But as the old church succumbed to the punishment of time, a treasure hunting folly and an earthquake, the sanctity of the tiniblas began to erode. The faithful started covering their faces during the palakpak to ward off the dirt thrown by ruffians unseen in the dark. They began covering their ears too in a fruitless effort to shut off the blasphemous shouts of drunkenness from among some of the crowd.

Perhaps from this disrespect that the old church fell down and the old cantors no longer lead the Latin mass until they too are gone. A new church was built but except for the 3 church bells, nothing remained of the past. And with the new church, the priests came and taught the “right” liturgy. The santo bangkay is no more. It has become the santo intiero.

One of my biggest regret is not being able to see the old church of Puncan when it still existed. Because it’s no longer there, I would not be going to Puncan if not for Oyet P. who asked me and Hermo, the prodigal son of Puncan, to find traces of the tiniblas. What I’ve had were stories from Nana Saling Pineda who grew up with the tiniblas, and an overview from the younger Diego Lomboy who witness its demise. Both, however, have no idea how it originated.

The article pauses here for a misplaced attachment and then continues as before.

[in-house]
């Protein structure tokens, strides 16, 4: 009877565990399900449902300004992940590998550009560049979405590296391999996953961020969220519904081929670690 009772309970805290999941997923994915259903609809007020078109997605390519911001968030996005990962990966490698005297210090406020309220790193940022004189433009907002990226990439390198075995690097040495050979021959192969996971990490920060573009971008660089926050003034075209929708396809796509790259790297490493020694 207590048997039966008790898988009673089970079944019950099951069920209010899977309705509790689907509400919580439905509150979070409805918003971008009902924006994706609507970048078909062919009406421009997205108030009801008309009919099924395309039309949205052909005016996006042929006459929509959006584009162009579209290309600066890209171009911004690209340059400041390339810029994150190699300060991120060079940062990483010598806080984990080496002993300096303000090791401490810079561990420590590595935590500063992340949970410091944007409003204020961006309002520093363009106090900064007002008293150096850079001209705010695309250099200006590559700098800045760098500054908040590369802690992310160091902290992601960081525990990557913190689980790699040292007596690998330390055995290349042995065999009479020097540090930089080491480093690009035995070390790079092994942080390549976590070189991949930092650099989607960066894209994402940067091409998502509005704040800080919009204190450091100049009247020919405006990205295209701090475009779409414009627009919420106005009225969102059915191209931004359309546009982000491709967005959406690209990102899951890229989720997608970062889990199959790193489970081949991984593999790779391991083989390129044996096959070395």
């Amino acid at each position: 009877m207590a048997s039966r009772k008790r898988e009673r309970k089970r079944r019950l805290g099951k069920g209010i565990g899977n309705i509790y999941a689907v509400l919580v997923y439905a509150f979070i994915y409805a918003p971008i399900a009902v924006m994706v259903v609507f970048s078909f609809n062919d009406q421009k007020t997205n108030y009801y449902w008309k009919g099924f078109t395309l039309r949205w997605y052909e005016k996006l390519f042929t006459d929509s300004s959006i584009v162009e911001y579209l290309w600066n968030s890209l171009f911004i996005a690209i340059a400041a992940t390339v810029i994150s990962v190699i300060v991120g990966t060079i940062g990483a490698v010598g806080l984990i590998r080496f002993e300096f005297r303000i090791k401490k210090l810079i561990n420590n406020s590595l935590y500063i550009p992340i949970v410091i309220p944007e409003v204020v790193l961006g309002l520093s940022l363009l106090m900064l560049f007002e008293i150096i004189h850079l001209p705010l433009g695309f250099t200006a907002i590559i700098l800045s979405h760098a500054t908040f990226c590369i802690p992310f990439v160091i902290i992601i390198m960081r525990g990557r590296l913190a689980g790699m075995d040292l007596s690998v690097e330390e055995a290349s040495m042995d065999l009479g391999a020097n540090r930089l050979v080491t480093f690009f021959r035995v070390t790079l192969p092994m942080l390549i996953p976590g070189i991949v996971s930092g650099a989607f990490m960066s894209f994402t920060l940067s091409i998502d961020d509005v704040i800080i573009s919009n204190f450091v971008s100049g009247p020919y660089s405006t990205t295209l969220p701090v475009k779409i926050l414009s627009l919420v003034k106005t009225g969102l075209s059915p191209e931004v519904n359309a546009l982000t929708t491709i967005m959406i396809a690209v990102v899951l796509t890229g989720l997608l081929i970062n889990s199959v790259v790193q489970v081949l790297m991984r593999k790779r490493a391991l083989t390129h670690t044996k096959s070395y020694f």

Then I went around shooting the old camino real of Puncan, and the motley train of penitents prostrating themselves under the burning summer sun followed by 6 drunk half-naked men with faces blackened by soot, carrying a soiled blue bagful of cuatro cantos, and beating 2 bamboo poles in an ati-atihan frenzy perhaps in a desperate remembrance of the legend and ritual of the tiniblas.

Wednesday, April 08, 2009


My elementary education culminated at the Southern Nueva Vizcaya District Multi-grade School of the Seventh-Day Adventists after going through 4 schools in 4 provinces with my itinerant missionary teacher mother and literature evangelist father. I never returned since then. Not until 26 years later on March 30 when I was invited as the guest speaker of its 2009 graduation rites. The church in Almaguer has been made over but the school building remains the same. Relatives, most of them my late mother’s contemporaries, came to see me. I kissed their hands in respect and to salute the ties that will keep us together. The poignantly familiar place and faces tugged at my heart. I almost cried…